PETE TOWNSHEND: Interview Part #1 of 2

Oldawg: Nearly 30 years after its release I find It’s Hard to be very representative (unfortunately) of what is happening in the world today. In particular John’s Dangerous, Eminence Front and Cooks County. How do you feel about It’s Hard today?

P.T.: It's Hard is the only record the Who made where the individual members of the band agreed on a brief beforehand. I was having trouble working out what kind of songs to write for The Who, and asked everyone to give me some guidance. The response was clear – everyone in the band wanted to write about the fact that the post war dream, one that rock had partly helped to promise, hadn't been delivered. I'm really not sure what I think now about It's Hard. When I started work on it in early 1982 I had only just landed on my feet after a month long Ativan detox programme, and when I got home the band were already in the studio without me with Andy Fairweather Low standing in on guitar. I felt forced to get to work immediately, and I felt very rushed especially as I had to finish off my solo album Chinese Eyes at the same time. Both albums seem different from my perspective. To me, they belong together in a sense. They were never perceived this way by critics, fans or even the other members of The Who.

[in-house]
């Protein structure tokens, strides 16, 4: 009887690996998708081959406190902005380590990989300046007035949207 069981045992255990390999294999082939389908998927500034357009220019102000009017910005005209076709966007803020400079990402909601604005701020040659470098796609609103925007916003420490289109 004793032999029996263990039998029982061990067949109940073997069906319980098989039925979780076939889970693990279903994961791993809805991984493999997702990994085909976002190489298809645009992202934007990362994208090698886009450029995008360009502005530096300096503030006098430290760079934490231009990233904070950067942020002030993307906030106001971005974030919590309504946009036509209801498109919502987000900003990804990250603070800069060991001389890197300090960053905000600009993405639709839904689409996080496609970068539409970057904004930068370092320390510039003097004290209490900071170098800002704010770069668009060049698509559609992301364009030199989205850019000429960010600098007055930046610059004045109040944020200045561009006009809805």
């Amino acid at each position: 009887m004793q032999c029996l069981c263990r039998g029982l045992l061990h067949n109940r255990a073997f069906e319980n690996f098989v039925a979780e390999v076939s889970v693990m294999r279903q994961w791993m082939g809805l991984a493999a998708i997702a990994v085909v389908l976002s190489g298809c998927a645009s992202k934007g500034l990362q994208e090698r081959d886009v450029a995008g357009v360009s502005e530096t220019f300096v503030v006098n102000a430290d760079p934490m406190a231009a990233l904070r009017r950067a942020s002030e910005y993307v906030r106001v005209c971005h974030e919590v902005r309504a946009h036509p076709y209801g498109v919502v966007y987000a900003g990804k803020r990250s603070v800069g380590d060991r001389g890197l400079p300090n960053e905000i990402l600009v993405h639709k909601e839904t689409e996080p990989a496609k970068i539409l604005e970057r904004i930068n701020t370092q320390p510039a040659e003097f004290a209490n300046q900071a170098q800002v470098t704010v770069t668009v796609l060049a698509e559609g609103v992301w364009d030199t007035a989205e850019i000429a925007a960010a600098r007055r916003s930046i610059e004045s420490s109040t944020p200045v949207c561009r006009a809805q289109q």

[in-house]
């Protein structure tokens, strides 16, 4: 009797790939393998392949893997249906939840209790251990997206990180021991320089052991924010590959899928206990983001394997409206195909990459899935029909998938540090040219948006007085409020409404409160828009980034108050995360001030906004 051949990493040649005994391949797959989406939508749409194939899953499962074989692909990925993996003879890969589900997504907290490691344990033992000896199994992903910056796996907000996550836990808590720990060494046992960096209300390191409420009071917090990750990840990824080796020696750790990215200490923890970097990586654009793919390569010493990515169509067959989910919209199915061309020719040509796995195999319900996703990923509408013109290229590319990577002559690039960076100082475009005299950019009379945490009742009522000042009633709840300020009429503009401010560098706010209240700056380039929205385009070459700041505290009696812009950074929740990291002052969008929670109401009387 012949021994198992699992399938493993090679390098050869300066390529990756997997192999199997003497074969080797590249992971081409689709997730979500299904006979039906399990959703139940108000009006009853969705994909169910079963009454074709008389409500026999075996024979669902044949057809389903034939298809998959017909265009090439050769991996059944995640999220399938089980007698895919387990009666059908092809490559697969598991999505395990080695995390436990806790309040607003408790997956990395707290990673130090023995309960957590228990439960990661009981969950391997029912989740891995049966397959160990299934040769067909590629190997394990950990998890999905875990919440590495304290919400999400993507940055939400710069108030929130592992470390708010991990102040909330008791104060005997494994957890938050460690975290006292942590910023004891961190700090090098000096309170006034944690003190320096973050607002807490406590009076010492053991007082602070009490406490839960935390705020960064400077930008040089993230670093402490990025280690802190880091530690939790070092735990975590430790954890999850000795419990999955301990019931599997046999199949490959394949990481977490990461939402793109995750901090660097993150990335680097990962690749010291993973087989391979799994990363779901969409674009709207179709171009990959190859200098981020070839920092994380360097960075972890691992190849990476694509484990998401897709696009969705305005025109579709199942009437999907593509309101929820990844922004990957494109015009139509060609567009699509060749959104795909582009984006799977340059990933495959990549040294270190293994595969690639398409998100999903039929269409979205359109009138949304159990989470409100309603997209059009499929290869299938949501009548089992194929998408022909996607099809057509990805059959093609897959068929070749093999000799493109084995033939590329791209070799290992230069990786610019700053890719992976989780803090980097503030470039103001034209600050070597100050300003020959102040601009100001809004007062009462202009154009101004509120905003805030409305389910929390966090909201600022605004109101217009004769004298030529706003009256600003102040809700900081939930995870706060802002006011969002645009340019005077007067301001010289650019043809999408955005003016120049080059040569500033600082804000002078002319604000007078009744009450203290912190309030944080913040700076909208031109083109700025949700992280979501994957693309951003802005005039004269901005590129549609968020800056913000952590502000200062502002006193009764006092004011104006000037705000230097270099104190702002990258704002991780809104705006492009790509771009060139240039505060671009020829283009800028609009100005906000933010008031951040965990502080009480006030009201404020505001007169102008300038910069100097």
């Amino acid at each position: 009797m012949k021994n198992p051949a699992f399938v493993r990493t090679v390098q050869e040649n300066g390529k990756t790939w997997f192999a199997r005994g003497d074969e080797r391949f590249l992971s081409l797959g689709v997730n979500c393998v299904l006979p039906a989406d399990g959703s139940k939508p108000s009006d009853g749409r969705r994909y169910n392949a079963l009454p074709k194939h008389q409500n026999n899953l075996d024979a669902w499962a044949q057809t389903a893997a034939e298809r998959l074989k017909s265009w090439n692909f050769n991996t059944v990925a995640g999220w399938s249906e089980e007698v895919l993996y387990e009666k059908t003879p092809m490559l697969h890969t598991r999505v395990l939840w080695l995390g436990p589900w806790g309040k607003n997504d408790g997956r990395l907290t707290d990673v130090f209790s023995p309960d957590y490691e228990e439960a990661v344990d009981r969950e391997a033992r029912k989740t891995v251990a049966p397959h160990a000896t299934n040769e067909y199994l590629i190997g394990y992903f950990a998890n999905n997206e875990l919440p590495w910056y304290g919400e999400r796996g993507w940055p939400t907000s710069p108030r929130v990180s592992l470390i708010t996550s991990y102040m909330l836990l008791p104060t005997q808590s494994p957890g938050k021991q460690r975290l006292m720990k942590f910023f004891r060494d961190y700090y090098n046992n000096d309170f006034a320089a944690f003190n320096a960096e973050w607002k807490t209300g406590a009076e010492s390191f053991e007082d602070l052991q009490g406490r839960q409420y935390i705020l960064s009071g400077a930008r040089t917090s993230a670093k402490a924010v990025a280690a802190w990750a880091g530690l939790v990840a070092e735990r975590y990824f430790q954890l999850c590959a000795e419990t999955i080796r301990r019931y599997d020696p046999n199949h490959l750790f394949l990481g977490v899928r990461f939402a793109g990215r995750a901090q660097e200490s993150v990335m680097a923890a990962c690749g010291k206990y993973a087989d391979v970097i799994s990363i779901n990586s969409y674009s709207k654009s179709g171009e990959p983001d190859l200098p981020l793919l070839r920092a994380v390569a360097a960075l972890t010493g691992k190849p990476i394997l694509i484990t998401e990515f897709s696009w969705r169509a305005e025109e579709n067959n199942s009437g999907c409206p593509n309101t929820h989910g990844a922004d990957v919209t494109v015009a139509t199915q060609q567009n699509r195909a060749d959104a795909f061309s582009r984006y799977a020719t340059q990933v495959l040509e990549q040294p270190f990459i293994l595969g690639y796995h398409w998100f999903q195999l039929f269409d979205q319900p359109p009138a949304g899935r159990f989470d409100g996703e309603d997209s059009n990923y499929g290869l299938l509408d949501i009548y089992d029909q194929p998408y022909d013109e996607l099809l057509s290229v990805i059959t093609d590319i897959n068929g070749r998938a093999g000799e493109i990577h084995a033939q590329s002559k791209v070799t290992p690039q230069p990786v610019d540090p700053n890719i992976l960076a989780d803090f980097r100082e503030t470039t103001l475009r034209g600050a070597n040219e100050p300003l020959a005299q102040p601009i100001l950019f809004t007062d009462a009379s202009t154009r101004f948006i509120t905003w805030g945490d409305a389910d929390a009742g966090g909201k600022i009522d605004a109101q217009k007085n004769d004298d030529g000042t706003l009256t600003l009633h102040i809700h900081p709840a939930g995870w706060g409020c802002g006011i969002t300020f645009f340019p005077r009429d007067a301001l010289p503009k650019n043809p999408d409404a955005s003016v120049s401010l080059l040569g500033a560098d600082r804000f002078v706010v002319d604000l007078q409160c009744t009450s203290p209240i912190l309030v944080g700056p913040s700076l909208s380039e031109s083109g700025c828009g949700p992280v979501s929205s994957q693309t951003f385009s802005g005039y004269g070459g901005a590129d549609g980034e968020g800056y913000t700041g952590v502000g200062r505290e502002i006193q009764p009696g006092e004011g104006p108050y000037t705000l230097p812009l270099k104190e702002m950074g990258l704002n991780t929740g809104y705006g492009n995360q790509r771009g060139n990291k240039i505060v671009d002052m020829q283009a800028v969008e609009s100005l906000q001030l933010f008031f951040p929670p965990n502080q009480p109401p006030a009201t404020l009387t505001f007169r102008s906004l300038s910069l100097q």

Clashwho: You’ve recently said that you’re having difficulty writing new material, due to feeling uneasy when treading familiar territory. This reminded me of Bono saying of an Edge guitar lick, “We can’t use that, it sounds too much like U2!” The Edge replied, “Fuck it. We ARE U2.” Any chance you’ll have a similar epiphany?

P.T.: I don't think the context of the way I was quoted is quite right. My friend Cynthia Fox, disk jockey with KLOS in L.A. asked me the same question recently. I replied:

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